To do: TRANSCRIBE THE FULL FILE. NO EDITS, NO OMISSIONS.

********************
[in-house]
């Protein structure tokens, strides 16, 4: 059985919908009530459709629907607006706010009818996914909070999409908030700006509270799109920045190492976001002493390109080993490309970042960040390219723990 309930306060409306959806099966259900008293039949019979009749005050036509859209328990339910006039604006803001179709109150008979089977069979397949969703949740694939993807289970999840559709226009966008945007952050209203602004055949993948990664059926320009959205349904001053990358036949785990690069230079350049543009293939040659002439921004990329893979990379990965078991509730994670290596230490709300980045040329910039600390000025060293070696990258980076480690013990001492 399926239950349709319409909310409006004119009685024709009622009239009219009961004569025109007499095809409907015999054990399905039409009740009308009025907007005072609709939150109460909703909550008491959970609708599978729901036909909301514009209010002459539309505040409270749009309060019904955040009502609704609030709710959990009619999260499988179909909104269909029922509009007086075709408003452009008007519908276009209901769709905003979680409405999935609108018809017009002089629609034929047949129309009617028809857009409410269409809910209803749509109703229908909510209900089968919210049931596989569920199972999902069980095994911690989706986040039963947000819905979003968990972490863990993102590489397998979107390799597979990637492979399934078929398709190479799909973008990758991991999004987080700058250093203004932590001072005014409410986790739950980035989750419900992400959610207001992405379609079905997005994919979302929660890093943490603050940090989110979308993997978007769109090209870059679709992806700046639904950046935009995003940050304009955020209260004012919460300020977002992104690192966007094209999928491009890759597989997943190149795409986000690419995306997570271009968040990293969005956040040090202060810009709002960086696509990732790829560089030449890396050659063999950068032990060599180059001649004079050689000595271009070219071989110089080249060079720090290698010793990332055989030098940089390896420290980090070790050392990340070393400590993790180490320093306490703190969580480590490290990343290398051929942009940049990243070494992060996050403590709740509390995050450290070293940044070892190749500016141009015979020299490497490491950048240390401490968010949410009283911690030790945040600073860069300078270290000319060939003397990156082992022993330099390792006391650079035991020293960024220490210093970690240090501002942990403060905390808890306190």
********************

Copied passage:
[in-house]
């Protein structure tokens, strides 16, 4: 059985919908009530459709629907607006706010009818996914909070999409908030700006509270799109920045190492976001002493390109080993490309970042960040390219723990 309930306060409306959806099966259900008293039949019979009749005050036509859209328990339910006039604006803001179709109150008979089977069979397949969703949740694939993807289970999840559709226009966008945007952050209203602004055949993948990664059926320009959205349904001053990358036949785990690069230079350049543009293939040659002439921004990329893979990379990965078991509730994670290596230490709300980045040329910039600390000025060293070696990258980076480690013990001492 399926239950349709319409909310409006004119009685024709009622009239009219009961004569025109007499095809409907015999054990399905039409009740009308009025907007005072609709939150109460909703909550008491959970609708599978729901036909909301514009209010002459539309505040409270749009309060019904955040009502609704609030709710959990009619999260499988179909909104269909029922509009007086075709408003452009008007519908276009209901769709905003979680409405999935609108018809017009002089629609034929047949129309009617028809857009409410269409809910209803749509109703229908909510209900089968919210049931596989569920199972999902069980095994911690989706986040039963947000819905979003968990972490863990993102590489397998979107390799597979990637492979399934078929398709190479799909973008990758991991999004987080700058250093203004932590001072005014409410986790739950980035989750419900992400959610207001992405379609079905997005994919979302929660890093943490603050940090989110979308993997978007769109090209870059679709992806700046639904950046935009995003940050304009955020209260004012919460300020977002992104690192966007094209999928491009890759597989997943190149795409986000690419995306997570271009968040990293969005956040040090202060810009709002960086696509990732790829560089030449890396050659063999950068032990060599180059001649004079050689000595271009070219071989110089080249060079720090290698010793990332055989030098940089390896420290980090070790050392990340070393400590993790180490320093306490703190969580480590490290990343290398051929942009940049990243070494992060996050403590709740509390995050450290070293940044070892190749500016141009015979020299490497490491950048240390401490968010949410009283911690030790945040600073860069300078270290000319060939003397990156082992022993330099390792006391650079035991020293960024220490210093970690240090501002942990403060905390808890306190």